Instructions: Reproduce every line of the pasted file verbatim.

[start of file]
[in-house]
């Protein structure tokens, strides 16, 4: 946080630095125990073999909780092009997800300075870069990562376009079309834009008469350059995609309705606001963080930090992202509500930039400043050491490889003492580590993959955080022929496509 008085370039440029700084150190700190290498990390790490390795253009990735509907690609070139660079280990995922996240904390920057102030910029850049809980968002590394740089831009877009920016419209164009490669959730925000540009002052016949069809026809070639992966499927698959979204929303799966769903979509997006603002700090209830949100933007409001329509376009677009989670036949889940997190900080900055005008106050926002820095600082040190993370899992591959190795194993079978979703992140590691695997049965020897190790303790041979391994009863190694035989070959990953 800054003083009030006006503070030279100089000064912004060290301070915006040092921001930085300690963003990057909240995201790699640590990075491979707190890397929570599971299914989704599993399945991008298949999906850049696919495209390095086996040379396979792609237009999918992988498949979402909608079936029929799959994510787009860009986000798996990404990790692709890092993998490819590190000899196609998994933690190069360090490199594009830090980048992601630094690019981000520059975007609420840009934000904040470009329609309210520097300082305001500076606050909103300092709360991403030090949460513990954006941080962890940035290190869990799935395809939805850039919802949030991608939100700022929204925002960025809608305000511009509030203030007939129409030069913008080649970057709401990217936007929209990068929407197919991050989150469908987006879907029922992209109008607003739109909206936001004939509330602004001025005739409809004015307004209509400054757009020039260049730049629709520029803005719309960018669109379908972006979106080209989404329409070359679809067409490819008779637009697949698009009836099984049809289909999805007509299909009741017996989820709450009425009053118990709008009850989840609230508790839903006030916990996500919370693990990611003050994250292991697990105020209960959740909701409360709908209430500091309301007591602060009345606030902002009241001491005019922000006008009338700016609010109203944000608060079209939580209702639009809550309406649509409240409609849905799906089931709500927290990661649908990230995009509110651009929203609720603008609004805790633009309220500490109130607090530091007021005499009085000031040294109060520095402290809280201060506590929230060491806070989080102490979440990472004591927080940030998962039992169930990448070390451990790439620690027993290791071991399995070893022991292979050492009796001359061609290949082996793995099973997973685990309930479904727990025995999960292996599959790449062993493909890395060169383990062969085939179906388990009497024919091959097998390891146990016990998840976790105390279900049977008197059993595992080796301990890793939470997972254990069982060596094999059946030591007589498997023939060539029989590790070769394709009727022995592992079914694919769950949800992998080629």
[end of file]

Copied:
[in-house]
């Protein structure tokens, strides 16, 4: 946080630095125990073999909780092009997800300075870069990562376009079309834009008469350059995609309705606001963080930090992202509500930039400043050491490889003492580590993959955080022929496509 008085370039440029700084150190700190290498990390790490390795253009990735509907690609070139660079280990995922996240904390920057102030910029850049809980968002590394740089831009877009920016419209164009490669959730925000540009002052016949069809026809070639992966499927698959979204929303799966769903979509997006603002700090209830949100933007409001329509376009677009989670036949889940997190900080900055005008106050926002820095600082040190993370899992591959190795194993079978979703992140590691695997049965020897190790303790041979391994009863190694035989070959990953 800054003083009030006006503070030279100089000064912004060290301070915006040092921001930085300690963003990057909240995201790699640590990075491979707190890397929570599971299914989704599993399945991008298949999906850049696919495209390095086996040379396979792609237009999918992988498949979402909608079936029929799959994510787009860009986000798996990404990790692709890092993998490819590190000899196609998994933690190069360090490199594009830090980048992601630094690019981000520059975007609420840009934000904040470009329609309210520097300082305001500076606050909103300092709360991403030090949460513990954006941080962890940035290190869990799935395809939805850039919802949030991608939100700022929204925002960025809608305000511009509030203030007939129409030069913008080649970057709401990217936007929209990068929407197919991050989150469908987006879907029922992209109008607003739109909206936001004939509330602004001025005739409809004015307004209509400054757009020039260049730049629709520029803005719309960018669109379908972006979106080209989404329409070359679809067409490819008779637009697949698009009836099984049809289909999805007509299909009741017996989820709450009425009053118990709008009850989840609230508790839903006030916990996500919370693990990611003050994250292991697990105020209960959740909701409360709908209430500091309301007591602060009345606030902002009241001491005019922000006008009338700016609010109203944000608060079209939580209702639009809550309406649509409240409609849905799906089931709500927290990661649908990230995009509110651009929203609720603008609004805790633009309220500490109130607090530091007021005499009085000031040294109060520095402290809280201060506590929230060491806070989080102490979440990472004591927080940030998962039992169930990448070390451990790439620690027993290791071991399995070893022991292979050492009796001359061609290949082996793995099973997973685990309930479904727990025995999960292996599959790449062993493909890395060169383990062969085939179906388990009497024919091959097998390891146990016990998840976790105390279900049977008197059993595992080796301990890793939470997972254990069982060596094999059946030591007589498997023939060539029989590790070769394709009727022995592992079914694919769950949800992998080629």